Triangle Reads: What local book clubs are up to

The Richard T. Maxey Memorial Book Club was originally the History Book Club. “Max Maxey had the knack of getting our group back on track with his penetrating questions. He was one of the founding members, so when he died of cancer, the History Book name was changed in his honor,” said Fred Howes, a member of the Raleigh book group.

Tell us about your club. We have been meeting monthly in each others’ homes since 2001. We primarily read history, biography and other nonfiction, but have on occasion read fiction too. We do not have an assigned moderator, but each member talks about the book from his own interest and perspective. Attempts to direct specific questions and topics, as many book clubs do, have tended to fail with us. We seem to veer away at times from the book, as we share current events, religion, politics and our families. A snack winds up each meeting.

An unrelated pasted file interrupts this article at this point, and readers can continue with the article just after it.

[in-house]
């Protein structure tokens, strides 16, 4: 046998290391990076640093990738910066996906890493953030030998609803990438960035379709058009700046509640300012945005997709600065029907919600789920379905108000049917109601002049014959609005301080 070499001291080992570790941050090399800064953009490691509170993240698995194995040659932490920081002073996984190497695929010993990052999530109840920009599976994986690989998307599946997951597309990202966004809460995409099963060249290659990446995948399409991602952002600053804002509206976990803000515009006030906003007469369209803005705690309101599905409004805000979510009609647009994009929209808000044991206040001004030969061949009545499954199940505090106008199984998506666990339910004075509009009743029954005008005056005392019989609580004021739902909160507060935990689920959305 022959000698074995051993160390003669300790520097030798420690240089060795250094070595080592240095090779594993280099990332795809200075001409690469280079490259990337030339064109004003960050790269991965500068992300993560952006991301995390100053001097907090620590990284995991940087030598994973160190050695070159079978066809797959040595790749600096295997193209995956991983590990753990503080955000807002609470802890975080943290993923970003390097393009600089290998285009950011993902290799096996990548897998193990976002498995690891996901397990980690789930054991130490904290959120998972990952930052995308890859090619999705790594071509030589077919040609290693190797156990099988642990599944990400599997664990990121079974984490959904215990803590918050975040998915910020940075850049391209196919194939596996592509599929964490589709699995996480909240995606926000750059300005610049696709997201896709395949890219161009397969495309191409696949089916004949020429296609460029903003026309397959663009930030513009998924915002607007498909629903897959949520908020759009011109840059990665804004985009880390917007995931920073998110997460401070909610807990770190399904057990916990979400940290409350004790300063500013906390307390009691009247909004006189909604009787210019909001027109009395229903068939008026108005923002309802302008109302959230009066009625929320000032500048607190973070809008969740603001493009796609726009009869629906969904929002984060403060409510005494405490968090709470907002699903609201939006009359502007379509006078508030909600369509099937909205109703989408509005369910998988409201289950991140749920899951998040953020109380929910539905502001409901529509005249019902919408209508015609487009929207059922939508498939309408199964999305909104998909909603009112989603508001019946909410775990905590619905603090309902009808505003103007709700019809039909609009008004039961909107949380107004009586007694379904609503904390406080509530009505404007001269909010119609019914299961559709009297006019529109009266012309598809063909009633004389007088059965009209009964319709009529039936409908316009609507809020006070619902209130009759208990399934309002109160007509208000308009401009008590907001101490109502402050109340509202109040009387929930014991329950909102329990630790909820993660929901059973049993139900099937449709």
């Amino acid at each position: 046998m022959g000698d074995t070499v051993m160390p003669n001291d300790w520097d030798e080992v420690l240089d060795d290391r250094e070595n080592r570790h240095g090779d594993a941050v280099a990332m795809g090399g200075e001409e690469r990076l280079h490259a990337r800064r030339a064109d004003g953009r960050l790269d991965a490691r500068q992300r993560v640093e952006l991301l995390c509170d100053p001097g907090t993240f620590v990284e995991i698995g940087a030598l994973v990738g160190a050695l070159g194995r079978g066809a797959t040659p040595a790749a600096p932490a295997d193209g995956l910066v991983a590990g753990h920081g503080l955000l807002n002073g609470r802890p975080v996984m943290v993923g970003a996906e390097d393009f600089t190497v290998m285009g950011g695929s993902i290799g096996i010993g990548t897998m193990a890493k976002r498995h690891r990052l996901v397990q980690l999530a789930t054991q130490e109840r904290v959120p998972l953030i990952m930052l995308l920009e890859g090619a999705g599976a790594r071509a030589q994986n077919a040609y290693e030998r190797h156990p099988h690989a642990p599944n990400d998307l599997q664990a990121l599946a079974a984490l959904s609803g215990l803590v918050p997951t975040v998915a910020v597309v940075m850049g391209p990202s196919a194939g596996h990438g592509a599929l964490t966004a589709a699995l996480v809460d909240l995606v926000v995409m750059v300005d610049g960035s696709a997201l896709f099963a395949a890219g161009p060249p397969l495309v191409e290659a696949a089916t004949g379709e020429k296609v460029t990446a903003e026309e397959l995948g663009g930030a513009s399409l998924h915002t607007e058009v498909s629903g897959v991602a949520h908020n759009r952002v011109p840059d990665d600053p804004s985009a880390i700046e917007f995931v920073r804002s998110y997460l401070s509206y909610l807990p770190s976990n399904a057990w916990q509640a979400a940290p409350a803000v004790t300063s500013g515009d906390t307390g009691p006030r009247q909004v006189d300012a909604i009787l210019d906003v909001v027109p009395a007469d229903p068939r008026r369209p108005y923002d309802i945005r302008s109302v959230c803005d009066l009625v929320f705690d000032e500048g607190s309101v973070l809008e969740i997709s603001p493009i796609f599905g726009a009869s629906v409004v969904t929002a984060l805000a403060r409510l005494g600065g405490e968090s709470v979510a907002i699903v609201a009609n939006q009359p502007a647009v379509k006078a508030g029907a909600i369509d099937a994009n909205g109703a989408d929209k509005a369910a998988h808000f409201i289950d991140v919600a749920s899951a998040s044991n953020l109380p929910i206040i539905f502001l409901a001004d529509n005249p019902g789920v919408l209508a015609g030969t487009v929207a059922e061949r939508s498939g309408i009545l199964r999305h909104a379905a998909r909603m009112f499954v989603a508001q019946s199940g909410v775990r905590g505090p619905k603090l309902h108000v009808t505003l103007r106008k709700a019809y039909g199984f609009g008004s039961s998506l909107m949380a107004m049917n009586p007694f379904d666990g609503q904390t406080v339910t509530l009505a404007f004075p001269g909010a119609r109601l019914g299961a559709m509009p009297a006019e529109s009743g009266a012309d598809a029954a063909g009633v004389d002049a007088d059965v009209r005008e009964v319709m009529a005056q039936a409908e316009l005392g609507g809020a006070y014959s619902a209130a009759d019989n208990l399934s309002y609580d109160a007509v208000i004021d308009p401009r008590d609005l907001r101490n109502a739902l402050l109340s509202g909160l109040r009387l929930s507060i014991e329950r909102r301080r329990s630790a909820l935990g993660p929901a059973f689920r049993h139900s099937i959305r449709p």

What are you reading now? “The Men Who United the States: America’s Explorers, Inventors, Eccentrics, and Mavericks, and the Creation of One Nation, Indivisible,” by Simon Winchester

What is your club’s favorite book? “Thomas Jefferson: The Art of Power,” by Jon Meacham

What’s unique about your club? We have a very diverse group, including an ophthalmologist, dentist, computer programmer, entrepreneur, educators, commercial airline pilot, and some with Wall Street and management experience. We’ve had three published authors among our members, and one member has journaled his life for the past 23 years. All this diversity is an advantage as we discuss our books. We also eat lunch together each week, and have had horseshoe tournaments and other activities.

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